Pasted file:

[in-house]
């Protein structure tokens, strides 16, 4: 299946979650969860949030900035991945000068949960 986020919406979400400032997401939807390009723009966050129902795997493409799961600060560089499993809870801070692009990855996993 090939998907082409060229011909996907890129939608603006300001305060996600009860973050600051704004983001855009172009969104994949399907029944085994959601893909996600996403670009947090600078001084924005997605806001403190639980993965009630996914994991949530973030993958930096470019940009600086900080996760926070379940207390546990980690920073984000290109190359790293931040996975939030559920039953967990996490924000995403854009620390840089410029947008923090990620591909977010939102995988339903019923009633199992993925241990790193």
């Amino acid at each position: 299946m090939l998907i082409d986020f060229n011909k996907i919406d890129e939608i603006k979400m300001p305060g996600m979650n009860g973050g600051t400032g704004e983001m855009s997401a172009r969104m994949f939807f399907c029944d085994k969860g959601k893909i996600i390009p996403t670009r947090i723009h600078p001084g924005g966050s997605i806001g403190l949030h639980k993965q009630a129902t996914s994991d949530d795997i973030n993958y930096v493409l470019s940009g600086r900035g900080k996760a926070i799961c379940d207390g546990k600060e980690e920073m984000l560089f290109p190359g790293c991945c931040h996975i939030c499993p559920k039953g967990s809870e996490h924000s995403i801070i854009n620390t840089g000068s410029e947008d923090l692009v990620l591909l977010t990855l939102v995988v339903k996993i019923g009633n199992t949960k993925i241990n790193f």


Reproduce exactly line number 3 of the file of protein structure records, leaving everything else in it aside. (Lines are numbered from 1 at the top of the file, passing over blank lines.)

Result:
């Amino acid at each position: 299946m090939l998907i082409d986020f060229n011909k996907i919406d890129e939608i603006k979400m300001p305060g996600m979650n009860g973050g600051t400032g704004e983001m855009s997401a172009r969104m994949f939807f399907c029944d085994k969860g959601k893909i996600i390009p996403t670009r947090i723009h600078p001084g924005g966050s997605i806001g403190l949030h639980k993965q009630a129902t996914s994991d949530d795997i973030n993958y930096v493409l470019s940009g600086r900035g900080k996760a926070i799961c379940d207390g546990k600060e980690e920073m984000l560089f290109p190359g790293c991945c931040h996975i939030c499993p559920k039953g967990s809870e996490h924000s995403i801070i854009n620390t840089g000068s410029e947008d923090l692009v990620l591909l977010t990855l939102v995988v339903k996993i019923g009633n199992t949960k993925i241990n790193f």